How the Approach to Employee Wellness Should Change Post-COVID-19

The COVID-19 pandemic has made the necessity of upholding employee physical and mental health much more apparent today. It has also reshaped the features employees will find beneficial in their workplace’s wellness program.

Harvard Business Review reports that the problem with many employee wellness programs is that the way they are presented make them seem like transactions—that burnout is a mere byproduct of hard work. Moving forward from the pandemic, organizations need to adjust their messaging and their program components.

Your organization’s approach to its wellness program after COVID-19 requires some reevaluation and more creative methods to encourage participation and truly promote good health. Here is a guide to help you recreate your corporate wellness program to be more sensitive to the needs of your team.

Keep the Physical Health and Fitness Features

Most corporate wellness programs put emphasis on physical health. These remain important for overall employee wellness, so tweak your organization’s to accommodate flexible work schedules.

1. Provide avenues for physical exercise

For the post-COVID-19 workplace, you need to consider both remote and onsite options for physical fitness.

Hybrid workplaces should have available fitness classes for onsite employees. For businesses that can accommodate such upgrades, set up your own office gym, studio, and even courts for safety. Before employees begin reporting to work physically, have post-tension tennis courts built by experienced contractors to ensure the durability of these facilities.

For remote employees, offer online options, such as yoga sessions or Zumba classes. On-demand videos are also helpful so that they can exercise on their own time.

2. Have employee-led health challenges

Since employees will be spending less time in the office, group challenges help foster a sense of community. Take ideas from employees and have them vote on the one they most prefer. This way, you can be sure that the challenges they have committed to doing are those that they are willing to take part in.

These do not have to be big challenges, either. Simple healthy habits, such as drinking more water and eating less junk food are good goals. You can also make special mentions of successful team members in your company bulletins to encourage them to keep going.

3. Create regular newsletters to promote proper nutrition

Aside from participating in exercises and health challenges, you should also pay attention to proper nutrition. One way to address the need for healthier eating habits is to send out informative newsletters that teach your employees about eating well.

To encourage them to open these emails, feature healthy recipes from employees to increase participation. Introduce creative outputs such as cooking contests and posts of recipes they have tried. A separate channel on your communication platforms for healthy eating tips and staff’s recipes also helps build a sense of community.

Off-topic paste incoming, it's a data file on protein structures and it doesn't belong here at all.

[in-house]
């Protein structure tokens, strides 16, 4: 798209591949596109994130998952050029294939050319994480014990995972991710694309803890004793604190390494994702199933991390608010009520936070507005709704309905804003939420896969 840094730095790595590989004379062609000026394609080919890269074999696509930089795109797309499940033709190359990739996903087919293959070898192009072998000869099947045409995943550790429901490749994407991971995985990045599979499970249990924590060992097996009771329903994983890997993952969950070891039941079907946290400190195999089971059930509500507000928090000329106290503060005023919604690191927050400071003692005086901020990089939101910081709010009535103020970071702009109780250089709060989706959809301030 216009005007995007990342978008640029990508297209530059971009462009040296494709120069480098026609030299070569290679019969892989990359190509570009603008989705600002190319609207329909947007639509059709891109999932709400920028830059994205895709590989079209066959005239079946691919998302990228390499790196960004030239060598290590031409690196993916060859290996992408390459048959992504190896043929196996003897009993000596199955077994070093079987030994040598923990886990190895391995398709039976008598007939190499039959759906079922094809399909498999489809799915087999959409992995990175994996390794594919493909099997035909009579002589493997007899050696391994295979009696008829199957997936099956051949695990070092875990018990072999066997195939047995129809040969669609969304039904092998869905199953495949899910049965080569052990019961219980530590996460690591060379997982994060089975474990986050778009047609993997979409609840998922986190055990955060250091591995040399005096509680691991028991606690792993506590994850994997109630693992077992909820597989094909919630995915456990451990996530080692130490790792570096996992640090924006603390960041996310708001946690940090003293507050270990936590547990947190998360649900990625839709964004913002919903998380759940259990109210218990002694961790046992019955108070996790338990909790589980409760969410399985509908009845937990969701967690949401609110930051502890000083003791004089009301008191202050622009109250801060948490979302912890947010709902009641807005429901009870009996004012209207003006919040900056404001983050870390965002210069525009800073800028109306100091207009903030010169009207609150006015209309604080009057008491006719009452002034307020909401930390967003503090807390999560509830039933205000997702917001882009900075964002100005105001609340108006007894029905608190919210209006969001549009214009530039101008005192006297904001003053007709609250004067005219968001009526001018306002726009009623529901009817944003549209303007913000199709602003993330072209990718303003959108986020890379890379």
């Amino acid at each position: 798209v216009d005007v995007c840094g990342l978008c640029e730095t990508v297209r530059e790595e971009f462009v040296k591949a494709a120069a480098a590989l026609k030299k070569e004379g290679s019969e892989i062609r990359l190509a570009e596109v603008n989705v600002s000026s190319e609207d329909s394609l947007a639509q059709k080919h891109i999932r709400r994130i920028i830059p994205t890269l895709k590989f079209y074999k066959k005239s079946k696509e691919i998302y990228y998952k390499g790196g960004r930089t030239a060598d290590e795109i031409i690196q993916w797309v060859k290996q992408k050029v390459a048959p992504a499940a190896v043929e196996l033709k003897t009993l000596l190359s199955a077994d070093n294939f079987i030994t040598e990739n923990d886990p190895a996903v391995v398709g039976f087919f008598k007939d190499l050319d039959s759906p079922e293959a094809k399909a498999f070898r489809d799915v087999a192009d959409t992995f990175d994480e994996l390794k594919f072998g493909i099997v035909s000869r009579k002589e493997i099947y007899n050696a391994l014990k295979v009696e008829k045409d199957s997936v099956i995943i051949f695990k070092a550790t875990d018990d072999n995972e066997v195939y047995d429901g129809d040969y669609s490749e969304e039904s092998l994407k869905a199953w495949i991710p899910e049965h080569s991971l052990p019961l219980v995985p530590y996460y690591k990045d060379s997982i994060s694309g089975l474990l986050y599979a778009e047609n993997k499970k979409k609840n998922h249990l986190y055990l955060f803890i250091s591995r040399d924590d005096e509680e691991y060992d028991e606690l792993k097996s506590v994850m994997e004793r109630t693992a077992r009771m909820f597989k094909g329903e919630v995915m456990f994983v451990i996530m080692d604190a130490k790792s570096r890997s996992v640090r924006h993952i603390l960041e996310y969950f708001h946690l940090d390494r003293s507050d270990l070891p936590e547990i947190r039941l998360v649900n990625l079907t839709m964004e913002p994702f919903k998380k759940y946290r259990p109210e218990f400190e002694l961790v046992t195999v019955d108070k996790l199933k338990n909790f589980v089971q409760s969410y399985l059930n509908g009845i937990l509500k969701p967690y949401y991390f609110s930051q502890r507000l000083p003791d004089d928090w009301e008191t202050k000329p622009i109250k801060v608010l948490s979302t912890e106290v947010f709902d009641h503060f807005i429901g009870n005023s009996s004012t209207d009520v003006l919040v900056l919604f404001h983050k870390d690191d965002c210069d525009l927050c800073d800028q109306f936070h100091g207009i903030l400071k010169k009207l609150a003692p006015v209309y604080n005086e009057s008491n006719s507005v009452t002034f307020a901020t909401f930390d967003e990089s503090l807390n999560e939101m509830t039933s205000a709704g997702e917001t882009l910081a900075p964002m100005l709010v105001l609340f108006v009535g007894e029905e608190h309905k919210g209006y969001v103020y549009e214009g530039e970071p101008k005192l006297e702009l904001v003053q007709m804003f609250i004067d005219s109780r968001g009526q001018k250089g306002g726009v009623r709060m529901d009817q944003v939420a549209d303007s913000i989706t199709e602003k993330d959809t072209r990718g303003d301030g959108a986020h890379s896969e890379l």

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Emphasize Mental Health Awareness

An overlooked aspect of employee wellness that urgently needs to be addressed is mental health awareness. Here are ways to incorporate it into your organization’s program.

1. Hold mental health seminars or webinars

The first action your organization should make is to have a licensed professional lead a seminar to educate everyone on the importance of mental health and the proper ways to cope with stress in work and personal life.

Have a person share their own stories with mental health to emphasize its reality. Open the floor for questions, too, so that employees have an opportunity to better understand how good mental health practices apply in their own lives.

These educational workshops and seminars help remove the stigma on mental illness and also allow staff to assess these concerns in themselves and gain the courage to seek help should they need it.

2. Offer free mental health screenings

A concrete way to support team members in caring for their own mental health is to offer free or subsidized one-on-one sessions with professionals. Partner with another organization who can host these screenings for your team and give them the liberty to recommend further medical treatment should it be necessary.

3. Promote and model a good work-life balance

As the leader of your organization, you set the example for the culture of the workplace. A team leader that does not take breaks promotes an unhealthy culture in which employees also are unable to log off from work even after work hours.

Be true to the office hours you have set for everybody—from onsite employees, remote workers, to yourself. Have clear login and logout times so that all employees are aware and respect each other’s time.

Remember that the behavior you cultivate in the workplace trickles down to your employees. By modeling productivity and proper boundaries, you encourage everyone to practice the same.

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